The institute is a comprehensive gender therapy and coaching organization dedicated to serving the transgender population. It offers in-office consultation, off-site training, coaching, and therapy sessions, among other services. It is a comprehensive organization, serving children and adults (ages 3 to 83, so far), regardless of gender, ethnicity, race or background.

Korea Kelly is a youth and adult empowerment specialist at the Kansas City Anti-Violence Project (KCAVP). She is a transgender activist and founder of Cavalli Entertainment, which does event programming, pageantry, motivational speakers, watch parties and advocacy. She has worked with KCAVP’s UpLifT, a supportive gathering for the trans community, and she has facilitated healing among trans girls of color amid anti-trans violence.

The Tuesday meeting days for “Our Bodies, Our Minds: The Mental, Physical and Interpersonal Effects of Transition” will coincide with on-site HIV/STI testing. Once registrations are completed, the group will be closed for safety reasons. The minimum age is 18, and participants are expected to attend all six sessions.

The objectives of the project are improved support and well-being for participants and increased access to sexual health information. Here are the topics each session will cover:

Week 1 – Impact of hormonal therapy: Kurt Midyett, pediatric endocrinologist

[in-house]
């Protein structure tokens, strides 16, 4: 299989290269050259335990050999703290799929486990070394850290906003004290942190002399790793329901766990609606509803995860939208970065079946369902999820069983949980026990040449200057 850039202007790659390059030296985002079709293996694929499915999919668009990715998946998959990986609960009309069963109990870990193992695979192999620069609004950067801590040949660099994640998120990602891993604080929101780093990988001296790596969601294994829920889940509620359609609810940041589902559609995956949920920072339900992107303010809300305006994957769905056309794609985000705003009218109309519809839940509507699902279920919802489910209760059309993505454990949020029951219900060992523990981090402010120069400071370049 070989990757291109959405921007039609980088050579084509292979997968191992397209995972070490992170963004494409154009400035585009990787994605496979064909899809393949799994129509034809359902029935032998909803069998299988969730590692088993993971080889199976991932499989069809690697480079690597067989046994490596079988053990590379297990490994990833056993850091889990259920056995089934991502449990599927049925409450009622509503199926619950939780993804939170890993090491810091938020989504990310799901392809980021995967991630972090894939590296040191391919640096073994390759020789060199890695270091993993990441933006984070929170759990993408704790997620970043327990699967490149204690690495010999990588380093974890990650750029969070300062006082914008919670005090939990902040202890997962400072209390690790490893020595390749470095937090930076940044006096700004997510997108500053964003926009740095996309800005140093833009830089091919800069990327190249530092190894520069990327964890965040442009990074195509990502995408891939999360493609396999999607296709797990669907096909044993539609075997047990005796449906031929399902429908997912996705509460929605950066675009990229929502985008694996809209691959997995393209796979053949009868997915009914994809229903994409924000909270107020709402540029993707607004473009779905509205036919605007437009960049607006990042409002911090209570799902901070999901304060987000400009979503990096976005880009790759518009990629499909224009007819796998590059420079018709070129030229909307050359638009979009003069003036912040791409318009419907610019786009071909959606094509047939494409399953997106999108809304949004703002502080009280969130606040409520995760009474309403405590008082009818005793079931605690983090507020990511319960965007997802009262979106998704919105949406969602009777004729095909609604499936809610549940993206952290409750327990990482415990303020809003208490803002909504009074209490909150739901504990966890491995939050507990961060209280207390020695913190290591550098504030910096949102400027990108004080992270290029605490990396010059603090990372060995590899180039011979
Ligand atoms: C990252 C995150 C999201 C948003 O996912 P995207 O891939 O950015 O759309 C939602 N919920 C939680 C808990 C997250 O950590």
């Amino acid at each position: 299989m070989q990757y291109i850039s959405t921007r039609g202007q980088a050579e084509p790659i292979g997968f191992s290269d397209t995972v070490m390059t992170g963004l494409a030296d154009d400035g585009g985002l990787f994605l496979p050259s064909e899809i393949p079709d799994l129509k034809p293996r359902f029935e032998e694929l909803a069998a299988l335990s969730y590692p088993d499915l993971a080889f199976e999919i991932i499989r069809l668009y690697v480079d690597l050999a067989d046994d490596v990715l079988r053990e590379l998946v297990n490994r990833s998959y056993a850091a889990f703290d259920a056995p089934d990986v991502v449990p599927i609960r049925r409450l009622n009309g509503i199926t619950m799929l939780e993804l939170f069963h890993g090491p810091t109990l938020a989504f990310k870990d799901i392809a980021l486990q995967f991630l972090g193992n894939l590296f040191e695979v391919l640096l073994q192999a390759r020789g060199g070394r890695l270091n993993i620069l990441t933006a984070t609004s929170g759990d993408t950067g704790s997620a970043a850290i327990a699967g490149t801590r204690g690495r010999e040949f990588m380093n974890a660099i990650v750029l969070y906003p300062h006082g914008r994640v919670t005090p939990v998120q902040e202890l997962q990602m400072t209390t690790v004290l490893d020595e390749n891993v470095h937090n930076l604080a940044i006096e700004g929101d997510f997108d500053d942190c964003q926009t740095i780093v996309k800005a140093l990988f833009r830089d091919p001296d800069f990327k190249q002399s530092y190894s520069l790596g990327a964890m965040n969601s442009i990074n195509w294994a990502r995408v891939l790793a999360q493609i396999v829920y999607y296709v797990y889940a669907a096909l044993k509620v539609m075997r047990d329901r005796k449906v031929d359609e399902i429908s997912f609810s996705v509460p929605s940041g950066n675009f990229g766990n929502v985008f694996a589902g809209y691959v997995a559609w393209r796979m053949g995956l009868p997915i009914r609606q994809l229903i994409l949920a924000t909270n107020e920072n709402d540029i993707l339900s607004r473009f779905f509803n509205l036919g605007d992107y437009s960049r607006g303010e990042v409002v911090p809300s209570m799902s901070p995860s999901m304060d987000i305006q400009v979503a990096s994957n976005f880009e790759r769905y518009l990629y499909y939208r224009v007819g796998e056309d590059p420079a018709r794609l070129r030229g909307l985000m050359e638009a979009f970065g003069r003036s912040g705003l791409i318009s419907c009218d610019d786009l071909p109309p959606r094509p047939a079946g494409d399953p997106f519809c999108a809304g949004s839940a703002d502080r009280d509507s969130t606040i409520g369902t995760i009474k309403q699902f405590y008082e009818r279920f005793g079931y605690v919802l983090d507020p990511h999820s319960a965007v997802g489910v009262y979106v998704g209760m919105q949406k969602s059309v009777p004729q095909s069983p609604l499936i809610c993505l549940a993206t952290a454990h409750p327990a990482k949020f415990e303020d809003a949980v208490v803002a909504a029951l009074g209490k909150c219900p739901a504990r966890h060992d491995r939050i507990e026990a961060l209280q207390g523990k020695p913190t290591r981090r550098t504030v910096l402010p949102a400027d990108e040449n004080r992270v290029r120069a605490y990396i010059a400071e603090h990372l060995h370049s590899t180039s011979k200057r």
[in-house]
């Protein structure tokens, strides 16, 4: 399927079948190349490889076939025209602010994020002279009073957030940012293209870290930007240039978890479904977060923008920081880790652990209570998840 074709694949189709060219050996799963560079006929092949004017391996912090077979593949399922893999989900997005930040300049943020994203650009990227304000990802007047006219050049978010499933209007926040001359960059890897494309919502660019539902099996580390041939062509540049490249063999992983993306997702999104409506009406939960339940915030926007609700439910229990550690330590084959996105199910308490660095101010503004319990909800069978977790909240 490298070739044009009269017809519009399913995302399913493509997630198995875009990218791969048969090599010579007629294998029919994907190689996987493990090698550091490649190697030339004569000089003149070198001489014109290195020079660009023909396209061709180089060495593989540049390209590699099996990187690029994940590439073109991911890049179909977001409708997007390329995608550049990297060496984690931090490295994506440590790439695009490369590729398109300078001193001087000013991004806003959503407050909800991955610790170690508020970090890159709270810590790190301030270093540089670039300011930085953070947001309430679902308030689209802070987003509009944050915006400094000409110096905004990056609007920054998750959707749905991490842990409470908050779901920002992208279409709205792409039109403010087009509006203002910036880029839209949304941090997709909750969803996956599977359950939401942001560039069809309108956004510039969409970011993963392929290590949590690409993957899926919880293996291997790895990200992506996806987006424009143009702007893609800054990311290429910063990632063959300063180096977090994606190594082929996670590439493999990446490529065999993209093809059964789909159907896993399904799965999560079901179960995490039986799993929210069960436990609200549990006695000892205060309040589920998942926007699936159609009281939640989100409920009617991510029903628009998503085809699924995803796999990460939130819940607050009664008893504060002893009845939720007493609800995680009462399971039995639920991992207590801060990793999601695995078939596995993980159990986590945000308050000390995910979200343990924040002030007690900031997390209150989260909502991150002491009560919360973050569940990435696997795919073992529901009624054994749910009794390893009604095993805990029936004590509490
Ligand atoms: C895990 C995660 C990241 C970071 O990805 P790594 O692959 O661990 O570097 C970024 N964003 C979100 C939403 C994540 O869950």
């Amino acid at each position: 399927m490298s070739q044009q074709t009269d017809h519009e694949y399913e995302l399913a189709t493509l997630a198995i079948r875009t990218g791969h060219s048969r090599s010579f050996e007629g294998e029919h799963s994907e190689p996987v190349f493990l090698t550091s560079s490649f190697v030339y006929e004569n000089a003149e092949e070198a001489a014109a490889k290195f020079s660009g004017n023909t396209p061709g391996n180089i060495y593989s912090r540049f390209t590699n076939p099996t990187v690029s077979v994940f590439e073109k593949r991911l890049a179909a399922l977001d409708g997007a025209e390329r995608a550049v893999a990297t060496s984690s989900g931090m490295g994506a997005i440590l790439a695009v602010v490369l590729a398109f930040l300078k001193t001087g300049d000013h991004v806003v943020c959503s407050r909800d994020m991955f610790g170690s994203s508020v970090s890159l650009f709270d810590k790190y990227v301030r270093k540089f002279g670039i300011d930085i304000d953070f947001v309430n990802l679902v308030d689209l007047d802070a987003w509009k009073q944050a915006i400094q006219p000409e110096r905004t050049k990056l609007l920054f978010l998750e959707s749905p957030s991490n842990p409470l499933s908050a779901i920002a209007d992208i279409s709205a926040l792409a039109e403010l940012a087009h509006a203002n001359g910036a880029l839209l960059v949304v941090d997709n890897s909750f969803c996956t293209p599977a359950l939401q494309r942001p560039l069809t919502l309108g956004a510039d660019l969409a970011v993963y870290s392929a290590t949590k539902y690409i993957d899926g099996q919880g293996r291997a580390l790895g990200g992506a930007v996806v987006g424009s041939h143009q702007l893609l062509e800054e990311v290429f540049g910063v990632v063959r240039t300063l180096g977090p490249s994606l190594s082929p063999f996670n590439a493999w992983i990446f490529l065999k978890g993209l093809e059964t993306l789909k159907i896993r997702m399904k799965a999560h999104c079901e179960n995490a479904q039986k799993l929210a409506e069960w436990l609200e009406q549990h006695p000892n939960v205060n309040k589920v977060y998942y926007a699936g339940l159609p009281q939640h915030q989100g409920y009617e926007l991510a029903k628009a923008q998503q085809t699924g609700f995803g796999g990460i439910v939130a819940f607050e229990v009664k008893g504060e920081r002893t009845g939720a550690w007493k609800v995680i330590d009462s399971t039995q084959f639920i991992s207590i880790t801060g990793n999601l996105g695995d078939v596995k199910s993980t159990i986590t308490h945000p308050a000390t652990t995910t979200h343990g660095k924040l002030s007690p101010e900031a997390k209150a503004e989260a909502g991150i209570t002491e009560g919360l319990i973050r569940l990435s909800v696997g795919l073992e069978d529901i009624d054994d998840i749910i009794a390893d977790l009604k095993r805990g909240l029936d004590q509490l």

Week 2 – Protection from HIV and STIs: Maithe Enriquez, nurse practitioner

Week 3 – Dating Panel with Samantha Ruggles (moderator), Korea Kelly, Freddie Dolphas, Suzanne Wheeler and Marsha Riley

Week 4 – Coping and social norms: Ryan Cox, clinical psychologist

Week 5 – Transitioning in the workplace: Suzanne Wheeler and Marsha Riley

Week 6 – Wrap-up and an opportunity to discuss any lingering questions or concerns

The first half of each session will be the educational portion with an expert speaker. The second half will be for reflection and discussion. Cultural humility and health literacy will be paramount. After the presentation, Tilson, Gibbs and Kelly – who are all trans women – will do a facilitator check-in to ensure understanding of the topic. Although the expert portion of each session is an important component of the process, it is the second half where the sharing of knowledge and experiences can come together synergistically.

Organizers hope that this same group format can be used as an incubator to create future content based on the shared wisdom and experience of community members. Currently, no comprehensive guide to every aspect of transitioning exists. This series could be the start to building programming modules for use by others.

Pre- and post-series assessments will be made, as well as presenter evaluations. Organizers hope to engage a college student interested in research methodology to help develop the assessment tools.

To register for the series, contact Caroline Huffman at chuffman@thrivehealthkc.org or 816-561-8784.

Thrive Health Connection (formerly Good Samaritan Project) 5008 Prospect Ave., Kansas City, Mo.


The six-week series is paid for by discretionary funding from the Prime Health Foundation.